The Dream, the only Dream I’ve ever had has finally come true…
This story starts off on two weeks ago today, on a Wednesday morning as I drove down I-95.
Actually no, this story starts off six years ago on a horrible Friday night in February.
Well if we’re going for accuracy, this story dates back all the way to 1988.
When I was a kid I only had one real dream, to be a writer. I also lived in my own fantasy world, in which I would write something and someone else would give me the thumbs up and publish it. Simple and easy. Then I’d write another book, and another and life would go on from there.
Fast forward to when I was 25 and my goal was to be a published author by 30. Five years, plenty of time to write something worth reading.
When I turned 30 I was up to the fourth draft of, “Two Ways to Sunday.” After years of searching, I finally found something worth writing about. Thus, the goal was amended. Now, the goal was to be published by 40 but of course in my head I was thinking 32.
I stopped counting after 75 rejections.
Still, I believed in the book and self-published at the end of 2012 to cheers and plenty of thumbs up from folks whose opinion mattered to me. Sure, their thumbs didn’t belong to a publisher but they still mattered. I wrote something worth reading and now it was time to find the next book.
Three months later, during the worst week of my entire life, I found Lucas James sitting in my guest bedroom/office. So I sat down at my computer and listened to what he had to say. I didn’t know what I was writing, whether this was a short story, the beginning to my next book or some kind of weird journal entry. What I did know was he had my attention and he was making me laugh again.
A year later I was done and now it was time to put what I was now calling, “Growth and Change Are Highly Overrated” out into the world and see what they had to say. Once again I eventually stopped counting rejections—but this time I waited until I received one hundred.
Ahh, but something had changed between “Two Ways to Sunday” and “Growth and Change Are Highly Overrated” and her name is Shannon.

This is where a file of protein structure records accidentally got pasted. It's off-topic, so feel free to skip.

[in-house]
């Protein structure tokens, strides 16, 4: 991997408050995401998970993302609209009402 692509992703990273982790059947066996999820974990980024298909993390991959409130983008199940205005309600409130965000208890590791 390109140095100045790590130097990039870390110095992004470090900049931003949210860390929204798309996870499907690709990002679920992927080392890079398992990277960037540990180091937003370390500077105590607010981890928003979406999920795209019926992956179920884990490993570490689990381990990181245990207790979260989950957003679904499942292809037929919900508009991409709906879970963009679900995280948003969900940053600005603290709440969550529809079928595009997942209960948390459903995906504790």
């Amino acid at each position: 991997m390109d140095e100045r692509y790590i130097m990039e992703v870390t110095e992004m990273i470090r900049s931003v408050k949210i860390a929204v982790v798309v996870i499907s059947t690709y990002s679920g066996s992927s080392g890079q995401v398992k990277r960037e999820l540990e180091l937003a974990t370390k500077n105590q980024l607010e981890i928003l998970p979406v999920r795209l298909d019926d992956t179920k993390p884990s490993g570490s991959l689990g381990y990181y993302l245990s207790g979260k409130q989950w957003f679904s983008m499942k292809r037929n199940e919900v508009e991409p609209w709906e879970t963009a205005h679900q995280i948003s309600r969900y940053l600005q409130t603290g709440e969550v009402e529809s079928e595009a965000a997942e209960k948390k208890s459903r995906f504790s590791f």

A quick word about my wife. I sometimes call her the sledgehammer of honesty because she is brutal with her honest opinions. If I ask her a question there is no sugarcoating her response. Sometimes I don’t even have to ask, she’ll just flat out say what she’s thinking.
Of course, that’s one of my many reasons why I love her. Because I don’t have to wonder about her. I don’t have to worry that she’s blowing smoke. If it’s good, it’s good. And if it’s not so good, well she’s going to tell me so I can sit down and improve it. A supportive critic, the best type of critic.
A month after we met she finished reading, “Two Ways to Sunday,” and asked if I had written anything else. I had not yet stopped counting rejections so I gave her, “Growth and Change Are Highly Overrated” and warned her that I wasn’t sure if it was any good. She quickly devoured it and told me I was dumb for thinking that and in fact, she liked it much better than, “Two Ways to Sunday.”
Well, now I had the confidence to keep putting it out there, despite the rejections filling up my inbox. Some folks suggested self-publishing, but I didn’t want to once again have to pay to get my book out there. I had too little money and too much pride to do so…
Until Amazon said, “Hey self publish your book through us for free.”
All right, free is a good word and I could send out copies to publishers and bloggers and see if I could build my own audience. Any copies sold would be a bonus; this was more to get someone’s attention. Like a demo album.